For decades now, the popular picture that’s been painted of upstate New York manufacturing has told a story of lost jobs, abandoned factories, and declining communities. So as a slate of regional economic development councils created as part of this year’s state budget begins to focus on ways to rebuild, reenergize and restructure the state economy, one of the key questions will likely be this one: is there still a place for manufacturing?

For decades now, the popular picture that’s been painted of upstate New York manufacturing has told a story of lost jobs, abandoned factories, and declining communities. So as a slate of regional economic development councils created as part of this year’s state budget begins to focus on ways to rebuild, reenergize and restructure the state economy, one of the key questions will likely be this one: is there still a place for manufacturing?


Let’s hope the answer is a resounding yes. Because while one widely held perception might view manufacturing as a lost cause, the facts are still trying to tell a very different — and much more optimistic — story. The decline of manufacturing has been undeniable in many once-proud upstate cities and towns, but the broader picture’s not without hope.


Just over a year ago, for example, the Syracuse-based Manufacturers Association of Central New York, which represents approximately 350 businesses and 55,000 workers across 19 upstate counties, launched a new public policy arm called the “Manufacturing Research Institute of New York State.”


The Institute’s inaugural report, “Twenty First Century Manufacturing: A Foundation of New York’s Economy,” included this summary: “Despite reduced employment counts, manufacturing remains a foundation of New York’s economy. Communities across Upstate are especially dependent on local factories, often for more than 25 percent of all private-sector payrolls. New York’s manufacturing sector is not as large proportionally as those in most other states — yet its high rate of value added in production and high-paid jobs make it possible for the state to retain its position as a national industrial leader.”


The report and a subsequent study that surveyed the suggestions and thoughts of 100 of New York’s top manufacturing executives (both of which can be found online at www.mrinys.org) provide an interesting and valuable historical and modern perspective on manufacturing’s importance to regional economies statewide — especially, it’s important to note, in our own Southern Tier. It serves to raise awareness of the key changes that this sector has undergone, but also stresses the relevant place it continues to offer for the future. As one top MACNY official said in testimony before the Legislature’s fiscal committees earlier this year, summarizing the survey’s conclusions, “An underlying message should be clear: (manufacturers) are here, they are doing business, and despite a difficult business climate, they want to continue doing business here. These businesses and our sector as a whole are ready and willing to turn this climate around, together, one step at a time.”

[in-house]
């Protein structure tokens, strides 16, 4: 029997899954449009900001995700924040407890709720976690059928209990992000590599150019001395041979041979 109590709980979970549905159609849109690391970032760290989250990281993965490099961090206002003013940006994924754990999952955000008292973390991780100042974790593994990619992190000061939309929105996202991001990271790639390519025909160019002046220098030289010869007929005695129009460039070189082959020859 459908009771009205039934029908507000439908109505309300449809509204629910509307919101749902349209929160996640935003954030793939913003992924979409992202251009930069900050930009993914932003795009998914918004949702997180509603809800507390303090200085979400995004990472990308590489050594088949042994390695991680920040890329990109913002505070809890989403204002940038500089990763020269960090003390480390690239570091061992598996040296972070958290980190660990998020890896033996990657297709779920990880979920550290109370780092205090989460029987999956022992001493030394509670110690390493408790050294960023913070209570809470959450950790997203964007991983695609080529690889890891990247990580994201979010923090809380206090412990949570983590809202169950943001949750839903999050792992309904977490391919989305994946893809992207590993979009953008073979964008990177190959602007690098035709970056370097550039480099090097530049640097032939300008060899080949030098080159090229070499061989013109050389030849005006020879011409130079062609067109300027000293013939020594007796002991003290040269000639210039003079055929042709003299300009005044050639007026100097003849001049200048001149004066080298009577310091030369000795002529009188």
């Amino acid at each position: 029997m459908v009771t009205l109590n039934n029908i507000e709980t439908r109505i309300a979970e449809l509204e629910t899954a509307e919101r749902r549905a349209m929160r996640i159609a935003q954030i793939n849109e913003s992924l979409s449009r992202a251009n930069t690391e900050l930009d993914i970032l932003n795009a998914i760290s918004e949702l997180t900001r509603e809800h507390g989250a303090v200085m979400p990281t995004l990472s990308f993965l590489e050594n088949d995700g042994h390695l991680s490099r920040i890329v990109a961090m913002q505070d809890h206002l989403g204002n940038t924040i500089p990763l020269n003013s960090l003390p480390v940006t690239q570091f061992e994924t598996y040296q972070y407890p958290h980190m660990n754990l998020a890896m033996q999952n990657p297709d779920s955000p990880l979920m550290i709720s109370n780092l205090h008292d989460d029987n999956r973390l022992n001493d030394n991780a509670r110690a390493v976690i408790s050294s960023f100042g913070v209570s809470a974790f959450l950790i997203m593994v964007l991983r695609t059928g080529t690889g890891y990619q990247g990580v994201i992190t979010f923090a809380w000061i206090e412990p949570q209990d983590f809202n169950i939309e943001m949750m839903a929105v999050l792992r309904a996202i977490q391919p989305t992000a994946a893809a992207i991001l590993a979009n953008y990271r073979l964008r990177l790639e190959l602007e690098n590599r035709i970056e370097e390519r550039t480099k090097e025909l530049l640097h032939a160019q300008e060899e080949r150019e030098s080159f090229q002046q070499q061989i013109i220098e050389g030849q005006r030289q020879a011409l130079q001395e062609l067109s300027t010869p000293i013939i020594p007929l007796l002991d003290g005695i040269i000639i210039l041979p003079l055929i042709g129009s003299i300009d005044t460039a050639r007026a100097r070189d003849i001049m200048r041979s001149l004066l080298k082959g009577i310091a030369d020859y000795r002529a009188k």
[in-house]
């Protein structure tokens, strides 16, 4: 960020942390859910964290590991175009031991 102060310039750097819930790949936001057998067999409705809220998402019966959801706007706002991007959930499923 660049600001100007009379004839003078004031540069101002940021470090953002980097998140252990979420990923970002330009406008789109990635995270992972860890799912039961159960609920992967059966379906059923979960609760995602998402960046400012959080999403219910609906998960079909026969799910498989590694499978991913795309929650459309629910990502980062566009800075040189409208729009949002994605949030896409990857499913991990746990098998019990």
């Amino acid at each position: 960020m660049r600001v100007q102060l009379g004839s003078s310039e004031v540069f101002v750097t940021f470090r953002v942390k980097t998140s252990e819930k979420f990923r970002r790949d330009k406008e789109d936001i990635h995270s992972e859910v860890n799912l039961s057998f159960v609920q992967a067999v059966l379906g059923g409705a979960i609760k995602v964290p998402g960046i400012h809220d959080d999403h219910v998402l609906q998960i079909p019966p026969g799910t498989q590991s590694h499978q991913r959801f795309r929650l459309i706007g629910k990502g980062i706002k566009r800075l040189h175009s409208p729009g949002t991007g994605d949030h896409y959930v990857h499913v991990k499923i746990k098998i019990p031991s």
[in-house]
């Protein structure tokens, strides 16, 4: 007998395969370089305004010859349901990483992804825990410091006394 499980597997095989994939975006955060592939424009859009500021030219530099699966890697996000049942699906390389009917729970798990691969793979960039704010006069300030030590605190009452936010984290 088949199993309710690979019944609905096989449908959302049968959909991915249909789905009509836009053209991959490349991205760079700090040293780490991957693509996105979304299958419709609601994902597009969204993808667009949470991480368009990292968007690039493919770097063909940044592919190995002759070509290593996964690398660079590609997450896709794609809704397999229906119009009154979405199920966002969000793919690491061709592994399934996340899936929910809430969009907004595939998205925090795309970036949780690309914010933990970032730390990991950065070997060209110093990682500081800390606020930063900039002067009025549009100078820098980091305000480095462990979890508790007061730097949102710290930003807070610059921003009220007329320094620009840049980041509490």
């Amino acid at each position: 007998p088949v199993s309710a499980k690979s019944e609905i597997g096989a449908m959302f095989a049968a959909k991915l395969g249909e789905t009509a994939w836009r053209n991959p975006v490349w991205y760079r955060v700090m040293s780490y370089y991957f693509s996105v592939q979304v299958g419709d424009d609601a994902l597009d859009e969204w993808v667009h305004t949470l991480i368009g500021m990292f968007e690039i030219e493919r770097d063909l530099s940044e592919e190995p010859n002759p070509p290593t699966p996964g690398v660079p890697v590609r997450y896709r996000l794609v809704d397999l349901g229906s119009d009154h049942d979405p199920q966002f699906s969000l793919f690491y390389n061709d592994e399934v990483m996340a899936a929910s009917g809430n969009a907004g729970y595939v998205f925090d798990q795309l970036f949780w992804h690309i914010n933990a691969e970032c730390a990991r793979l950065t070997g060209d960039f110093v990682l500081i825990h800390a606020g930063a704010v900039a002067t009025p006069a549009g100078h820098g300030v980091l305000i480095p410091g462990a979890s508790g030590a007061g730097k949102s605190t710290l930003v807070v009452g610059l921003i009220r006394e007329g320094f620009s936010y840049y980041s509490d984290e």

A similar note was sounded earlier this year by the Public Policy Institute, the research arm of The Business Council of New York State. Its study, “Let’s Make it Here: Keys to a Manufacturing Resurgence in New York,” fully acknowledged the challenge but also sounded a hopeful note. The study (which you can find on www.ppinys.org) also concludes that manufacturing remains critical to state economic growth and job creation: “Making New York a frontrunner in this industry is crucial to the economic health of our state. According to the Bureau of Economic Analysis, for each dollar spent on manufacturing another $1.41 is generated in other sectors of the economy. Manufacturing also provides well paying jobs, especially in upstate New York, where the average manufacturing wage is $54,181. Massive state and local tax burdens, however, coupled with overly rigorous environmental standards have discouraged growth in the sector.”


The overriding importance of these studies is twofold. First, each very clearly sounds the alarm on the challenges ahead. We can never be reminded enough on that front.


But secondly, they offer still timely reminders that while the upstate manufacturing sector has undergone rapid change over the past generation, it remains a crucial segment of the overall state economy and, most critically, a foundation on which to build a better, stronger future. That’s a message that needs to keep resonating across New York government which, as so many of us have said time and time again, has a vital role to play in helping to create the kind of favorable economic climate in which manufacturing can be renewed and thrive again.